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Archival NJ agricultural photo - Click to enlarge
More than 2,000 Newly Preserved Images Detail History of Farming in New Jersey

For Immediate Release: June 15, 2011
Contact: Lynne Richmond
(609) 633-2954

(HOPEWELL) – Lieutenant Governor Kim Guadagno and Secretary of Agriculture Douglas H. Fisher today unveiled an online data- and image bank describing more than 7,000 vintage photographs produced by the Department of Agriculture to document farming in New Jersey from the late 19th century through the 1970s. Of these, more than 2,000 photos have been scanned and are now publicly viewable in the image bank at

“This major historical resource created by the New Jersey State Archives is a monumental achievement,” said Lt. Governor Guadagno, who as Secretary of State, oversees the Division of Archives and Records Management, which operates the State Archives. “It illustrates not only the history of farming, but also the dedication of archivists to making that history accessible.”

Photo of Guadagno, Fisher, Hughes and Klett
Lt. Governor Kim Guadagno, Secretary Fisher, Mercer County Executive Brian Hughes and Joseph Klett, Deputy State Archivist, launch the Dept. of Agriculture online photo database

In 1984, the State Archives acquired a vast collection of historical photographs from the Department of Agriculture, originating as a public information photo file soon after the Department was created in 1916.  The images were used for publication in bulletins and reports, press releases and simply to document agriculture and related industries in New Jersey. Seven decades later, the collection had grown to 90 boxes. 

“Our photographs tell the story of New Jersey agriculture and demonstrate the Department’s mission to support and promote agribusiness and educate the public to agriculture’s vital role in the state,” said Secretary Fisher. “We’re called the Garden State, and these images show us why.”

Several years after the acquisition, the Photo of a rooster from the database.Archives began painstakingly organizing and preserving the photos. The project began with the efforts of a volunteer, George Coyne, who devoted many hours rehousing the prints and negatives in archival sleeves and containers. The Archives staff later created a database to index the pictures by subject and key words, and began scanning selected images representing each subject area. About 40 percent of the collection has been scanned so far, and the images are now linked to database entries—all online.  The end result of the 20-year project is a rich online resource now open to the general public, historians and museums worldwide.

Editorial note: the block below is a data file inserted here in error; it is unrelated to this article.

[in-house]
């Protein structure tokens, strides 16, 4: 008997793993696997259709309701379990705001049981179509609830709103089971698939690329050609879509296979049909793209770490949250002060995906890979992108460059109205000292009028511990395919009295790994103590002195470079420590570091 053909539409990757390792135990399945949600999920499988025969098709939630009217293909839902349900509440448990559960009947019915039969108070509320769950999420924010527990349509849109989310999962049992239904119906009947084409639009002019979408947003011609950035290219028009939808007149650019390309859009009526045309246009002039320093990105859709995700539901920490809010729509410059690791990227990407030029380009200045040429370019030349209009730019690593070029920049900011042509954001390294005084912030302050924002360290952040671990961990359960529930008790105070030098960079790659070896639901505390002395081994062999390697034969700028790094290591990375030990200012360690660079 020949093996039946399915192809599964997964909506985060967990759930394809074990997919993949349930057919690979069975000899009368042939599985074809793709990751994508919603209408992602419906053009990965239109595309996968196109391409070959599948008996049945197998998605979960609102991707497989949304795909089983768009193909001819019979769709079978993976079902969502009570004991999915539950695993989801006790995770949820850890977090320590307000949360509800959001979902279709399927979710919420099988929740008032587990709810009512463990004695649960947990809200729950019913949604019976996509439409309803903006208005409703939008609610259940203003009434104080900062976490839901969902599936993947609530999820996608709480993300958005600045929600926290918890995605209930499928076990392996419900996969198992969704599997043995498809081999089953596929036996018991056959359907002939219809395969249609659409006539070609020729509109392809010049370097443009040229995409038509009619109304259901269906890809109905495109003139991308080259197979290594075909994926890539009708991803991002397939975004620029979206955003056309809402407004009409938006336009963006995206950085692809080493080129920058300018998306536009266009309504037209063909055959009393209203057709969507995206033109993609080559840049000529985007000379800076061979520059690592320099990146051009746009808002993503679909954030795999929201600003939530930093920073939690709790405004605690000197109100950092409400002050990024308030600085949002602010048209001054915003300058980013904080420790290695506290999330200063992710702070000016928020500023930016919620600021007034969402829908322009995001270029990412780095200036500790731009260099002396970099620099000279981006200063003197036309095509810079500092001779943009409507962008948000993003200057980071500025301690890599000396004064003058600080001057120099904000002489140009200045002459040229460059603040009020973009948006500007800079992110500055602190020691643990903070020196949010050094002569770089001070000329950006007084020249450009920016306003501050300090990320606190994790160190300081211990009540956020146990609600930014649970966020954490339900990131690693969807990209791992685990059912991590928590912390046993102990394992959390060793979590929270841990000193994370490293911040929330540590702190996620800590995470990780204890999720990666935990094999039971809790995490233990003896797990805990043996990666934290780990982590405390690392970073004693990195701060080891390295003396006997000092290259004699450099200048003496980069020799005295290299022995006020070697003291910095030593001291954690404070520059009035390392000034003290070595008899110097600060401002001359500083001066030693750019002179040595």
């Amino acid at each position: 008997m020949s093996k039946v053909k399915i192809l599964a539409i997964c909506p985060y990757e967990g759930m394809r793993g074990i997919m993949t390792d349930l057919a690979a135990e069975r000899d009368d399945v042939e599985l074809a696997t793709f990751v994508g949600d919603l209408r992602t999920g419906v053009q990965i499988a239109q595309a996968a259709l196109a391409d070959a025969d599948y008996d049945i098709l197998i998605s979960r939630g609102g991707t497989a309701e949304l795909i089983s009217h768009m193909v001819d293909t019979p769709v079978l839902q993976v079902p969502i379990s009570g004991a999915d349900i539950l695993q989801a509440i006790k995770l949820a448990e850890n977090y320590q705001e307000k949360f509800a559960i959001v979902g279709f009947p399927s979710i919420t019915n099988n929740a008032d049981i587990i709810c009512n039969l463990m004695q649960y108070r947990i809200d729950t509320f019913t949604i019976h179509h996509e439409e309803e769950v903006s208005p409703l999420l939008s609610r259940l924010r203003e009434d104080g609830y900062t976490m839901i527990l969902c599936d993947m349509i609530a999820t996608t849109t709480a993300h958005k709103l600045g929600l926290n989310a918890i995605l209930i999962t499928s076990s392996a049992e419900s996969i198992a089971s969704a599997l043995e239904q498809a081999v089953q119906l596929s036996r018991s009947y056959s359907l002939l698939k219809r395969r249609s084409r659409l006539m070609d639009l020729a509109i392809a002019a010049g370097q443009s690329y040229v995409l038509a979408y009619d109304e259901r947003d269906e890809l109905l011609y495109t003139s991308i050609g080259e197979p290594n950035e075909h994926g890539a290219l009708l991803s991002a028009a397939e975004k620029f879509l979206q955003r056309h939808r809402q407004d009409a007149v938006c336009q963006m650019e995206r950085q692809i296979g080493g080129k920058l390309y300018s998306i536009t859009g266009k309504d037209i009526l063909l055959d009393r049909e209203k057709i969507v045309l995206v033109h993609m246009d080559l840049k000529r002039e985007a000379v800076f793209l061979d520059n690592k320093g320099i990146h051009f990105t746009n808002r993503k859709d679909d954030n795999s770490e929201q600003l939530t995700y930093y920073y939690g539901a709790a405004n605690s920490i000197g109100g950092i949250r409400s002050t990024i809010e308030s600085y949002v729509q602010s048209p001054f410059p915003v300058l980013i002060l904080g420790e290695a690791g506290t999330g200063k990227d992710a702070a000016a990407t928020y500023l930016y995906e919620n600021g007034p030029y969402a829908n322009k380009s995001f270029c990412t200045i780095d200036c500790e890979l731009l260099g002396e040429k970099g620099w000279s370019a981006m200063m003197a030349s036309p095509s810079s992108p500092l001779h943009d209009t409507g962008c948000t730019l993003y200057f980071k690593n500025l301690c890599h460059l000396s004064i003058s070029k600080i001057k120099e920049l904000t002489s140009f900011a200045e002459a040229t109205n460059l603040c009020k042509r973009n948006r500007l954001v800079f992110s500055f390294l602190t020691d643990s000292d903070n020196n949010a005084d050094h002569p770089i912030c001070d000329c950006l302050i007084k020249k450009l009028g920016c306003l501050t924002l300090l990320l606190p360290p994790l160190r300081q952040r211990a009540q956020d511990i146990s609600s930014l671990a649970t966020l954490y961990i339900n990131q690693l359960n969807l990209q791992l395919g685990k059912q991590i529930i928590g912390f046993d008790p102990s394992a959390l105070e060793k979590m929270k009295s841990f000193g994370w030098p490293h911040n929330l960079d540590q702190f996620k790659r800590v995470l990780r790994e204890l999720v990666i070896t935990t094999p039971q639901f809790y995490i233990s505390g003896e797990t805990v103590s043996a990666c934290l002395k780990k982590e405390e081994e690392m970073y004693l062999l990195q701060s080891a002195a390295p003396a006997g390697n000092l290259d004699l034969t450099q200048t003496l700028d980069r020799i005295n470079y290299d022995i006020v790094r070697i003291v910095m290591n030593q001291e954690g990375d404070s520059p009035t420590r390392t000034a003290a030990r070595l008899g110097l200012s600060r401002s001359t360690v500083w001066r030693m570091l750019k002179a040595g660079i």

Appropriately, the unveiling ceremony was held at Howell Living History Farm in Hopewell Township, an educational facility operated by the Mercer County Park Commission that preserves and interprets farming life and processes from the era of 1890-1910.

"Howell Farm uses these images now to do its work as a living history site,” said Brian Hughes, Mercer County Executive. “They show us how farmers moved and dressed as they did their work… the tools and machinery they implemented… how they cooperated to get their job done. It’s a remarkable source of information, and also just beautiful vignettes of bygone days.”

Secretary Fisher said the Department plans to contribute a current collection of agriculture photos to the archives project, to continue to document the industry’s growth and advances.

The State Archives, located at 225 West State Street in downtown Trenton, holds nearly 40,000 cubic feet of permanent, historical records dating back to the British colonization of New Jersey in 1664. It also offers nearly 30,000 reels of state, county, municipal and federal records on microfilm, making it New Jersey’s official public research center for genealogy, local history, and the study of political, economic and social issues.

The Archives continually appraises the historical value of records of New Jersey government agencies to determine what should be retained for future generations. Less than one percent of all records produced by government are kept permanently.

The new agriculture image bank, and many other databases, can be accessed online at the State Archives’ website: